Community mapping is an activity in which people make a map together based on what they see and know about their community. By making a community health map, you can learn:

  • where health problems are.
  • who these problems affect.
  • how these health problems may happen because of conditions in the environment.


Making a map can help people see patterns in health problems, begin to identify root causes of these problems, and see how conditions in the community have changed over time. A map can also help people identify important community resources and strengths they may not have been aware of. And mapping can be used as a step in protecting important traditional or sacred places. (See examples of mapping sources of water contamination, watersheds, and health care waste.)

Finding out what a community needs

People often have different opinions about what the problems are in their community and how best to fix them. Making everyone aware of the range of problems that exists and the various causes of the problems, and helping people decide which ones to work on in the short and long term is sometimes called a "needs assessment." (For examples of needs assessment activities, see “2 circles,” “Removing barriers to toilets for women,” and “10 seeds.”) A good needs assessment process can help make sure everyone's needs and abilities are considered in planning.

Men, women and children walk together through a village of thatched huts.

Health walks

During a health walk, people take a closer look at their community. They try to find things that may be causing health problems, such as an unsafe water source, a polluting business, or a lack of firewood. When a health walk is done as a group, people share with each other the different things they know about problems. Then they can work together on possible solutions. The more people involved, the better. (For examples of health walks, see “A Community Trash Walk” and health center walk.)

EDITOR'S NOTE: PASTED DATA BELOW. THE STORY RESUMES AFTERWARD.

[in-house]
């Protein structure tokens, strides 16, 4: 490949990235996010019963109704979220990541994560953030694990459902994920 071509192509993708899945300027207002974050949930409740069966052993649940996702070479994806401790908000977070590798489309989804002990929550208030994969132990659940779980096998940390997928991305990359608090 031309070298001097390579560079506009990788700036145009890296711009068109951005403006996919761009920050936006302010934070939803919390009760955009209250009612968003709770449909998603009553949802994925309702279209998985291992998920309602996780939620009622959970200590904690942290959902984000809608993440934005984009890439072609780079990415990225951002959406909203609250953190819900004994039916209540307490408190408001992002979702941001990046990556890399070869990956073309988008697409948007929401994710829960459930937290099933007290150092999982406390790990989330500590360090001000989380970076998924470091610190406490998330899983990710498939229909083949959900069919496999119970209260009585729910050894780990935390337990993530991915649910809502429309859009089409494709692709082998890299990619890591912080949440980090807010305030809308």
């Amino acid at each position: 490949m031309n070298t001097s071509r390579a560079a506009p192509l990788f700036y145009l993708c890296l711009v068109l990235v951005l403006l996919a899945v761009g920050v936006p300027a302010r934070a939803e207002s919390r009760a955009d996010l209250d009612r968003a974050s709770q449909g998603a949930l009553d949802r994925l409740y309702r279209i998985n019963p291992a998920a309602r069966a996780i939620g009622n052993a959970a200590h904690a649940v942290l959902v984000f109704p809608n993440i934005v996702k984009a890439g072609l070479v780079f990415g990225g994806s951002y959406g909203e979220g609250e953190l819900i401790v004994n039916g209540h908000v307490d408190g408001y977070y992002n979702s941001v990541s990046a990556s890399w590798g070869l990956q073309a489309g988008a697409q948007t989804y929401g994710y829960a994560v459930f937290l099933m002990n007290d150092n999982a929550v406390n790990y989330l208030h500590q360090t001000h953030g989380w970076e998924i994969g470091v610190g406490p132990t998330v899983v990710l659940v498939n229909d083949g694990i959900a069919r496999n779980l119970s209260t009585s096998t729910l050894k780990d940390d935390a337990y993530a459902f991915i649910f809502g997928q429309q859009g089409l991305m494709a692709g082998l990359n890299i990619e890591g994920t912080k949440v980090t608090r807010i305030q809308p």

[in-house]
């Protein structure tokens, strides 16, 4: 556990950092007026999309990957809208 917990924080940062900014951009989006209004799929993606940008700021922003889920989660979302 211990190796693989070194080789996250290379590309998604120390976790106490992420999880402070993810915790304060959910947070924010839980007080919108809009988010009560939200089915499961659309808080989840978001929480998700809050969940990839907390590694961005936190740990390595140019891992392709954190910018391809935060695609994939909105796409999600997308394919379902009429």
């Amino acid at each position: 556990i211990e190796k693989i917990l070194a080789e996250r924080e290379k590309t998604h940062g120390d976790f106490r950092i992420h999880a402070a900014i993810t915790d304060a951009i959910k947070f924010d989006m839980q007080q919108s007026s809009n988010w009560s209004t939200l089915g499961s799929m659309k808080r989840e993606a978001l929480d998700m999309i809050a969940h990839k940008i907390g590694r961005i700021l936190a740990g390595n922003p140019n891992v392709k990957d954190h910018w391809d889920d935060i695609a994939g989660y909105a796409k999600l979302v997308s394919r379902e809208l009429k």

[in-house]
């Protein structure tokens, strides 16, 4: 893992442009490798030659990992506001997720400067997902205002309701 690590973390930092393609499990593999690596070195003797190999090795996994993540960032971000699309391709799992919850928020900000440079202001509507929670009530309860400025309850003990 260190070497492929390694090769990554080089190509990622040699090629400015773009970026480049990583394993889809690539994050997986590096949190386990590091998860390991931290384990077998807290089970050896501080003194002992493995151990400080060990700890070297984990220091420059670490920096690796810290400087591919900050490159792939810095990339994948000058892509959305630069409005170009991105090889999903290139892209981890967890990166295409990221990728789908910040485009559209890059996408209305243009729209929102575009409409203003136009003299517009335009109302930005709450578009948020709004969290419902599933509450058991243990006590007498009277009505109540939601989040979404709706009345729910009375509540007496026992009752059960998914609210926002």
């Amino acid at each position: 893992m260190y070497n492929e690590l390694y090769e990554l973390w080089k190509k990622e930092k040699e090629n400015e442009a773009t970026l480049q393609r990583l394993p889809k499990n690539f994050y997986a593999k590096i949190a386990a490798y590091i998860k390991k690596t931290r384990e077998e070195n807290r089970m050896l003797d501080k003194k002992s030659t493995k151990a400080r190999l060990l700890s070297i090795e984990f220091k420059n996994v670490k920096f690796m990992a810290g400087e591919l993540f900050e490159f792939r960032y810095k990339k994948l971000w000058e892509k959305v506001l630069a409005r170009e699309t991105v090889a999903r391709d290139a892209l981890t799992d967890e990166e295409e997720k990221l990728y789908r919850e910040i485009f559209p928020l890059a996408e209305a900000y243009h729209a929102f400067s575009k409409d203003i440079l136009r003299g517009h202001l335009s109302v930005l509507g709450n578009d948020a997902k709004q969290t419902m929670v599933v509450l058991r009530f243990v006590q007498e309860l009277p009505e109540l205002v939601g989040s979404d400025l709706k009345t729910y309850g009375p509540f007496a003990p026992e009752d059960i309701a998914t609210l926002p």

Change over time

Another way to understand problems and needs in a community is to compare conditions now to how it was in the past. Then think about how you would like it to be in the future. One way to do this is to gather stories from elders in your community.

Encouraging young people in the community to lead these activities helps build respect and understanding between the generations. It also helps preserve those community traditions that everyone wants to keep.

A community timeline can help people understand how changes have occurred from generation to generation, and take into account significant events such as a road being paved, a factory opening, a dam being built, and so on. Mapping environmental changes is another way to share knowledge of community history through pictures or maps of changes over time in fields, farms, forests, settlements, rivers and lakes. (For an example, see "Planning a community watershed project.")

Drawing activities

Making and looking at drawings can help us see solutions to problems that we might not see otherwise. Drawings can be used to start guided discussions, and drawing can be a way for people who cannot read or write well to express themselves and to participate in group leadership. (For examples of drawing activities, see “How diarrhea diseases spread” and “Drawing pesticide solutions.”)

Men and women make drawings.